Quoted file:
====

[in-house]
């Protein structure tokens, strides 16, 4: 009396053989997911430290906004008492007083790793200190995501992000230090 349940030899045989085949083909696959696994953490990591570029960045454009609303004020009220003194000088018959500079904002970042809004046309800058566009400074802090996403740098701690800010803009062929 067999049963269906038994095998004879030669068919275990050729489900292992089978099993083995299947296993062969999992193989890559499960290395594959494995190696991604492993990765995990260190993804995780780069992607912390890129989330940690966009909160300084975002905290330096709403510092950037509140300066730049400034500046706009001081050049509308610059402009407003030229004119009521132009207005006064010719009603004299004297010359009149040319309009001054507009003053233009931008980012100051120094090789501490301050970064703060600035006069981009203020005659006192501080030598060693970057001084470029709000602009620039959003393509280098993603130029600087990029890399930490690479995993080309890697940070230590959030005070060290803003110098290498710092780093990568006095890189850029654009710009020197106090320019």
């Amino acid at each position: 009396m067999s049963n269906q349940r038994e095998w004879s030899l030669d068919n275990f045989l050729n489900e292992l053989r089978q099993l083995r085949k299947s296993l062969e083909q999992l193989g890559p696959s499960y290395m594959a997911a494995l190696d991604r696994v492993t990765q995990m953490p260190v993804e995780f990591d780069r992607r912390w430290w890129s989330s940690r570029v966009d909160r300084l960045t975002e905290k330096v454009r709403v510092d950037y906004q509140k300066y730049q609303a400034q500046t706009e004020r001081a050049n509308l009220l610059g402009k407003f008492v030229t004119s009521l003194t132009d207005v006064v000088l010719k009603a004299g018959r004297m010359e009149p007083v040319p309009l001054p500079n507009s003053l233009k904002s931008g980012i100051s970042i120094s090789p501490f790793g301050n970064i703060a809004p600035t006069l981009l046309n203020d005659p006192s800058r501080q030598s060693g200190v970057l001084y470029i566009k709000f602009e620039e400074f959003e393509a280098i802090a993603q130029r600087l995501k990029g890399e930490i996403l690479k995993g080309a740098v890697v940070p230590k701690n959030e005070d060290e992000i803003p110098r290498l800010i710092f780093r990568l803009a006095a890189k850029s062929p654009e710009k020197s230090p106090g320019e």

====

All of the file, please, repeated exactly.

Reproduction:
[in-house]
């Protein structure tokens, strides 16, 4: 009396053989997911430290906004008492007083790793200190995501992000230090 349940030899045989085949083909696959696994953490990591570029960045454009609303004020009220003194000088018959500079904002970042809004046309800058566009400074802090996403740098701690800010803009062929 067999049963269906038994095998004879030669068919275990050729489900292992089978099993083995299947296993062969999992193989890559499960290395594959494995190696991604492993990765995990260190993804995780780069992607912390890129989330940690966009909160300084975002905290330096709403510092950037509140300066730049400034500046706009001081050049509308610059402009407003030229004119009521132009207005006064010719009603004299004297010359009149040319309009001054507009003053233009931008980012100051120094090789501490301050970064703060600035006069981009203020005659006192501080030598060693970057001084470029709000602009620039959003393509280098993603130029600087990029890399930490690479995993080309890697940070230590959030005070060290803003110098290498710092780093990568006095890189850029654009710009020197106090320019």
């Amino acid at each position: 009396m067999s049963n269906q349940r038994e095998w004879s030899l030669d068919n275990f045989l050729n489900e292992l053989r089978q099993l083995r085949k299947s296993l062969e083909q999992l193989g890559p696959s499960y290395m594959a997911a494995l190696d991604r696994v492993t990765q995990m953490p260190v993804e995780f990591d780069r992607r912390w430290w890129s989330s940690r570029v966009d909160r300084l960045t975002e905290k330096v454009r709403v510092d950037y906004q509140k300066y730049q609303a400034q500046t706009e004020r001081a050049n509308l009220l610059g402009k407003f008492v030229t004119s009521l003194t132009d207005v006064v000088l010719k009603a004299g018959r004297m010359e009149p007083v040319p309009l001054p500079n507009s003053l233009k904002s931008g980012i100051s970042i120094s090789p501490f790793g301050n970064i703060a809004p600035t006069l981009l046309n203020d005659p006192s800058r501080q030598s060693g200190v970057l001084y470029i566009k709000f602009e620039e400074f959003e393509a280098i802090a993603q130029r600087l995501k990029g890399e930490i996403l690479k995993g080309a740098v890697v940070p230590k701690n959030e005070d060290e992000i803003p110098r290498l800010i710092f780093r990568l803009a006095a890189k850029s062929p654009e710009k020197s230090p106090g320019e």